Given major differences in state size, I was curious which states were doing well on charter growth when controlling for their populations.
I played around with state numbers for total new school charter growth and net charter growth (growth minus closures), and then compared these numbers to overall state population.
From there, I converted (schools / state population) into an index.
See results below with two caveats: (1) I don’t think new school numbers are totally clean (2) I was doing a lot copying and pasting in excel and I might have made mistakes.
Let me know if my math is wrong and I will fix the sheets.
High Growth States: 25+ on Growth Index or 20+ on Net Index
Yes, somewhat arbitrary cut offs, but anyways…
For 2015, the major (proportional) drivers of new school development were: DC, DE, AR, TN, RI, AZ, CO.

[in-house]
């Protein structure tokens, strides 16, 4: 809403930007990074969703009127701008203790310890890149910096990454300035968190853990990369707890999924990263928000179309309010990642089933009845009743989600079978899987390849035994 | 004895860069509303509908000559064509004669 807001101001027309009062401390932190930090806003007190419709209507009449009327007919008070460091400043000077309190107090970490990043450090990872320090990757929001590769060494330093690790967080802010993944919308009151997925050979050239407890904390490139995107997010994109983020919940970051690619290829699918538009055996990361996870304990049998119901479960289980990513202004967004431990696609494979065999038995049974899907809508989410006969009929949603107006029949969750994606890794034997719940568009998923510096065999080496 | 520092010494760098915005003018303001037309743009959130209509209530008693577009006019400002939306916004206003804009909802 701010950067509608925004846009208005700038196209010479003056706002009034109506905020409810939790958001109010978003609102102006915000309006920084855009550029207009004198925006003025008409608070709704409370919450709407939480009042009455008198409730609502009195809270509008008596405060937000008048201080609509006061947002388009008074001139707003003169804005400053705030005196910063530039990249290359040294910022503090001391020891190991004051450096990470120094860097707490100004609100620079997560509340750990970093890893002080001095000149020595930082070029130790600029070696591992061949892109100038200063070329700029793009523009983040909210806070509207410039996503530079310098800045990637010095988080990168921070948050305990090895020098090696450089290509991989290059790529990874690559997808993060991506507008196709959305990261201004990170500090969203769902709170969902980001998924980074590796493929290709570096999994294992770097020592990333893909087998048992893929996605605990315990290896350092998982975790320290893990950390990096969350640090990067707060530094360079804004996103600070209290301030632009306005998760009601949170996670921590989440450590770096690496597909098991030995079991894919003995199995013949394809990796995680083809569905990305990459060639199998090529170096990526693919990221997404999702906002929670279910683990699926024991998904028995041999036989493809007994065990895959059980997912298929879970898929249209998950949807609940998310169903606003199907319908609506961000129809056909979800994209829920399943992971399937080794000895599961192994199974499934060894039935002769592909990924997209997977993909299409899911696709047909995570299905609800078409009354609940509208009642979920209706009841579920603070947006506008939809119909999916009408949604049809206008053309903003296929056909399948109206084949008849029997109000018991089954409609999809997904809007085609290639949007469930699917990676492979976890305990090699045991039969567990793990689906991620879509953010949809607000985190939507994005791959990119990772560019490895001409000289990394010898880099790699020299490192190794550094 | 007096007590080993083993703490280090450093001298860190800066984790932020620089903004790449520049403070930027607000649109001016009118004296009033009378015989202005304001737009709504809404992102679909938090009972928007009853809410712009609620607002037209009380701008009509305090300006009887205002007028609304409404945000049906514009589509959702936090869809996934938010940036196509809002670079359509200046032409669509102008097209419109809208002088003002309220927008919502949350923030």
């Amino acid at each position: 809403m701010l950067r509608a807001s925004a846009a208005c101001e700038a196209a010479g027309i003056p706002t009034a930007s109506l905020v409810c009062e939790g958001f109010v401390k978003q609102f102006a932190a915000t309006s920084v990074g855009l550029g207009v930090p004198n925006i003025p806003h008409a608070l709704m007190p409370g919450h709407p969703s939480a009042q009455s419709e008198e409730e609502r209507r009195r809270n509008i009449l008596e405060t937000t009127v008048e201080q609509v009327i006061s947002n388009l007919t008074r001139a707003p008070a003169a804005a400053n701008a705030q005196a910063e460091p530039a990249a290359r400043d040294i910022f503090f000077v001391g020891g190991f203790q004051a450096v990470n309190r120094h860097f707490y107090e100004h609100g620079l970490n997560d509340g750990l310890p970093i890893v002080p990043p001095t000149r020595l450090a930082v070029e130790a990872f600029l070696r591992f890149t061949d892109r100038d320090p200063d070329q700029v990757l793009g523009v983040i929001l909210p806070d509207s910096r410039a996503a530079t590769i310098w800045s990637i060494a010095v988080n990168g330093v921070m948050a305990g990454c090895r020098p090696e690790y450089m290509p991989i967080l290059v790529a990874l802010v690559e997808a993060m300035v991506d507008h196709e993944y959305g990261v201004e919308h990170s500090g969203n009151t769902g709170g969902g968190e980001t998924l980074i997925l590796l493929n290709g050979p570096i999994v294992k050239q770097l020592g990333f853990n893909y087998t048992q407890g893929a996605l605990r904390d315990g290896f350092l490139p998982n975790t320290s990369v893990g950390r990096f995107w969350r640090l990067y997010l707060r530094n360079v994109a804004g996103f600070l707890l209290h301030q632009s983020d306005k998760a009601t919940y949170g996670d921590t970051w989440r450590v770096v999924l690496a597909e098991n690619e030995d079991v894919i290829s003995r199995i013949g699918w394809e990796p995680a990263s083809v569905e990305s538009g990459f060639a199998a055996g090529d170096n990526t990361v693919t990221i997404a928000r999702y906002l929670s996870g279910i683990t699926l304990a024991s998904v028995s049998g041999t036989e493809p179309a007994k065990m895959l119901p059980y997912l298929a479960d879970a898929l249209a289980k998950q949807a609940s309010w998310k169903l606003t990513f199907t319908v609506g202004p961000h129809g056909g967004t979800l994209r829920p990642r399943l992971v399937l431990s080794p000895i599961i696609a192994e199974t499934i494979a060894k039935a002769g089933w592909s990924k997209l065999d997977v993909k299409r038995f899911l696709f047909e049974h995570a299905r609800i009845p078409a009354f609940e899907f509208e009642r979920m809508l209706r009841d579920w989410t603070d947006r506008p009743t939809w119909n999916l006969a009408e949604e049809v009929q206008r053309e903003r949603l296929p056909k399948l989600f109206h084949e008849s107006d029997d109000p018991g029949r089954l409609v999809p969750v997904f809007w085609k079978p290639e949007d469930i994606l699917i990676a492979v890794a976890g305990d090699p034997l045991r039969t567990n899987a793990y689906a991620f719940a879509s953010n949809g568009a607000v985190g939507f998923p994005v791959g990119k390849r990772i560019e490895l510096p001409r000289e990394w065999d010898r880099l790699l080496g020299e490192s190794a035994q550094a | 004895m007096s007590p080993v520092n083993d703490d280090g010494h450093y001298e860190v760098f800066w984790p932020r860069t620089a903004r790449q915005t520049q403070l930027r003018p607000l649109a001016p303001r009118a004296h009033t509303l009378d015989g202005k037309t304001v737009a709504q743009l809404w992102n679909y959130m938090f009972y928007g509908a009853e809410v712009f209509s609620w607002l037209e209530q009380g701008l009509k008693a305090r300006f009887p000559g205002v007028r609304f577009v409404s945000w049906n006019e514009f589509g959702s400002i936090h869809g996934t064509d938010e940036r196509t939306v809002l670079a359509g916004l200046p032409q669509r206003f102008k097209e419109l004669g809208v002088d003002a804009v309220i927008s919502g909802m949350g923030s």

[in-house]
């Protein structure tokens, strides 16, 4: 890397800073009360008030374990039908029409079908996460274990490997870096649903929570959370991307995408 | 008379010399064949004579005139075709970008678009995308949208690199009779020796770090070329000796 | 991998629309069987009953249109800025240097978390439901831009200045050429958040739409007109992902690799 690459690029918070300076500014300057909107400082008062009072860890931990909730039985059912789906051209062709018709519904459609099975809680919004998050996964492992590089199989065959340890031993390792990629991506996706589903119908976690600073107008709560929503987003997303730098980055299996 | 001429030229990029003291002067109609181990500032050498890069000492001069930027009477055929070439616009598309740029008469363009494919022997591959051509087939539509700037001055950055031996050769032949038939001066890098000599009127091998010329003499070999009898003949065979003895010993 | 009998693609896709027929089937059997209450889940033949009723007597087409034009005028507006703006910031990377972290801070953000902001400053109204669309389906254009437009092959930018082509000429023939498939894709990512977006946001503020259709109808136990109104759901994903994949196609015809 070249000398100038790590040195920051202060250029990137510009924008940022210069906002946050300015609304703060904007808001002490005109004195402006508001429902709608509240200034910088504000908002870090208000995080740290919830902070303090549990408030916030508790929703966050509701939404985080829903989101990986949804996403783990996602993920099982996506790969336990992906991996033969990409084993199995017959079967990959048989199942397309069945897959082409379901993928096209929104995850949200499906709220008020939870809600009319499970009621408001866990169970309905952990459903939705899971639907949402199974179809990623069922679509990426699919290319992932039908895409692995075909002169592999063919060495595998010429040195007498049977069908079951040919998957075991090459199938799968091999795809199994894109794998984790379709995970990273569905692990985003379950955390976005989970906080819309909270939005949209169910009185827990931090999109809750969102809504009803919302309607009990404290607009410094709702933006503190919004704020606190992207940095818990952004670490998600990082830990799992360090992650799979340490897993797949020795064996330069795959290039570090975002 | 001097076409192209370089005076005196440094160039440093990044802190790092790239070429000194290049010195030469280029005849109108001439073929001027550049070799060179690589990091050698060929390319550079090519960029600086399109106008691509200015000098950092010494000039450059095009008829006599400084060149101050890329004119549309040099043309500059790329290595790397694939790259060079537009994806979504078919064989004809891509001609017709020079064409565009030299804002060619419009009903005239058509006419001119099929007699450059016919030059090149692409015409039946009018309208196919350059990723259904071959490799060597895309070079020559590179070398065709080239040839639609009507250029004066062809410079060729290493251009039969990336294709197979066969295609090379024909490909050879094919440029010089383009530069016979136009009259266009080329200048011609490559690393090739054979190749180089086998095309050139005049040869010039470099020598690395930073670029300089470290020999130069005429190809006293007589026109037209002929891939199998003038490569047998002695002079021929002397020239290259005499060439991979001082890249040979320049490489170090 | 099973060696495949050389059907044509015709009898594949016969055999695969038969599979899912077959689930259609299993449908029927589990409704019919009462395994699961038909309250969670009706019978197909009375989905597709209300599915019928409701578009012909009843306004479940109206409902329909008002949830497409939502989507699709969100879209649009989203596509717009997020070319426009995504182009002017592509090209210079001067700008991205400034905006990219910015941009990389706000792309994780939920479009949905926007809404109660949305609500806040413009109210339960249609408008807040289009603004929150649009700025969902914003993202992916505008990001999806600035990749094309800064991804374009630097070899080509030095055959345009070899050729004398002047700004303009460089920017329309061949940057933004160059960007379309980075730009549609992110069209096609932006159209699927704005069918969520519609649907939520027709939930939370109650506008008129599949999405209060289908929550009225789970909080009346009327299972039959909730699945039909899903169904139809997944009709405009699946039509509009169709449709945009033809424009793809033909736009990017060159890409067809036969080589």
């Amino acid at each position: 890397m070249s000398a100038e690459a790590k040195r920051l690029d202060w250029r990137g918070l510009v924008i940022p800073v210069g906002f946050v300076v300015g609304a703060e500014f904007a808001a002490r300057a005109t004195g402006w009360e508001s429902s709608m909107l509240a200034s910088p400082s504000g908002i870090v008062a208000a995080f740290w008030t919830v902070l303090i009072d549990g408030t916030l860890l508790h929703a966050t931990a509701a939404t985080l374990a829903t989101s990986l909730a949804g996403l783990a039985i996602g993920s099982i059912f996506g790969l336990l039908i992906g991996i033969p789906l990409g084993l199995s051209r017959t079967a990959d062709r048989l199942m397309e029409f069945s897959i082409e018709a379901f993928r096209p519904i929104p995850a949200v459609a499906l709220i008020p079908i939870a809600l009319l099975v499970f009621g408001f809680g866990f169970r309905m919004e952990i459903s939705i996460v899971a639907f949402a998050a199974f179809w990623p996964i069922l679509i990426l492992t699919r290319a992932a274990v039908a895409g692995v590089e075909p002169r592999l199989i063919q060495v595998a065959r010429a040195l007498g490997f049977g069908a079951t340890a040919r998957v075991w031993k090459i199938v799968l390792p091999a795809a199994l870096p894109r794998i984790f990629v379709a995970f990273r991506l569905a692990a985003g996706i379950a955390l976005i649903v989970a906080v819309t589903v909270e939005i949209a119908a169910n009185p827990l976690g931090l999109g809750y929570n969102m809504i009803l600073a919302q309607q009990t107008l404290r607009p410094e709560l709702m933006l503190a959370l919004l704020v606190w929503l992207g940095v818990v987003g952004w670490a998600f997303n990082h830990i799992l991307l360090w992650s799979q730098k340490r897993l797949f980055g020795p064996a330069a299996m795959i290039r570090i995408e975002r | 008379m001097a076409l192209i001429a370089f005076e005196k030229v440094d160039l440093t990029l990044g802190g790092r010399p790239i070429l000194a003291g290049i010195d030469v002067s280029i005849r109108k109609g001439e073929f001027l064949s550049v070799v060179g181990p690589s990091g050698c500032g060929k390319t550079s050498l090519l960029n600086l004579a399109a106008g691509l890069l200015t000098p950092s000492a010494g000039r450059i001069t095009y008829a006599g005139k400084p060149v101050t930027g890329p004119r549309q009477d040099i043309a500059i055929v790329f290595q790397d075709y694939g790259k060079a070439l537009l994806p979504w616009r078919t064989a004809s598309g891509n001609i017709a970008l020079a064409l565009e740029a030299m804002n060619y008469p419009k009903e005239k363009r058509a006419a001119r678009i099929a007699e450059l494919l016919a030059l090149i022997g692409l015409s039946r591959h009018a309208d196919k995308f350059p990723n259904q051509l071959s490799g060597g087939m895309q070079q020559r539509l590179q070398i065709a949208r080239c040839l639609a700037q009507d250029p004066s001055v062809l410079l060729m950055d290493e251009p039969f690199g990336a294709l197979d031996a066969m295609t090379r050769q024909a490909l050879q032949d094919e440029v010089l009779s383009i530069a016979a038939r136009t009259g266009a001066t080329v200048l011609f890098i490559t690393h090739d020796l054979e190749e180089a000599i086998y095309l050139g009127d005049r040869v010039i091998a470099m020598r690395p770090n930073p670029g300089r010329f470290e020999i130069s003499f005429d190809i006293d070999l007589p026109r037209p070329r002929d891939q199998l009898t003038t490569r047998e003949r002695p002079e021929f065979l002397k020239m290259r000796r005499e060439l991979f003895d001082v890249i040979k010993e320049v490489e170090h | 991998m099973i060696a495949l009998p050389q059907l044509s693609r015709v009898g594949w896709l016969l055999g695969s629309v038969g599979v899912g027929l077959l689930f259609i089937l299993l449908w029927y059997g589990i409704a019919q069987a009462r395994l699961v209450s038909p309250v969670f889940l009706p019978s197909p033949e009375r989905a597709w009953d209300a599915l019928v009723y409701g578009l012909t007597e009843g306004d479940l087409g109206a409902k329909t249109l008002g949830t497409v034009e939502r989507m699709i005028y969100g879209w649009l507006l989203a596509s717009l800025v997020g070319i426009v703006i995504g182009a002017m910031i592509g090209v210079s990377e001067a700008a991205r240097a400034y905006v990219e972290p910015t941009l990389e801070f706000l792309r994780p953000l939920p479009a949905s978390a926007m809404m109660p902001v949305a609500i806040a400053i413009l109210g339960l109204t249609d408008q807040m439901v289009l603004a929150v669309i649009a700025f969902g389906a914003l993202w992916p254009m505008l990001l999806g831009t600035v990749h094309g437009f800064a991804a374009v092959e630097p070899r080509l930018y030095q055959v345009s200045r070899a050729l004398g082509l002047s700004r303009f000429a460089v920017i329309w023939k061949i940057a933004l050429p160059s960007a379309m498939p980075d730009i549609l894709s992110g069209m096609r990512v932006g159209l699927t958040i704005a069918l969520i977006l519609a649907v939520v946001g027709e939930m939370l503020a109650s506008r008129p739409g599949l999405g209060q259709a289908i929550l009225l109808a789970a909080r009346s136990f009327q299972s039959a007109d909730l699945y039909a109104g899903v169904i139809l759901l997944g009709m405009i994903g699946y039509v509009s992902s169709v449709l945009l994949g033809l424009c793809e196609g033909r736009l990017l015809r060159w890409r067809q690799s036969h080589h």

For 2015, the major (proportional) drivers of net new school development were: DE, TN, RI, NH, AR.
I was surprised to see Delaware, Rhode Island, and Arkansas do so well. Yes, they are small states. But still…
Also interesting to see Michigan and Ohio having negative charter school growth given that everyone always complains about loose authorizing in these states.
New York, Pennsylvania, and Illinois are really doing poorly, reflecting, it seems, the weak charter growth in New York City, Philadelphia, and Chicago. The politics in the more left learning big cities remains pretty brutal.
That being said, New York had 18% enrollment growth, so perhaps school count isn’t catching something or a lot previous openings are still adding grades.
Virginia is a perennial laggard as well.
Data Feels Off
My guess is data is off in New Jersey, where multiple schools often open under one charter
New School Index
Net New School Index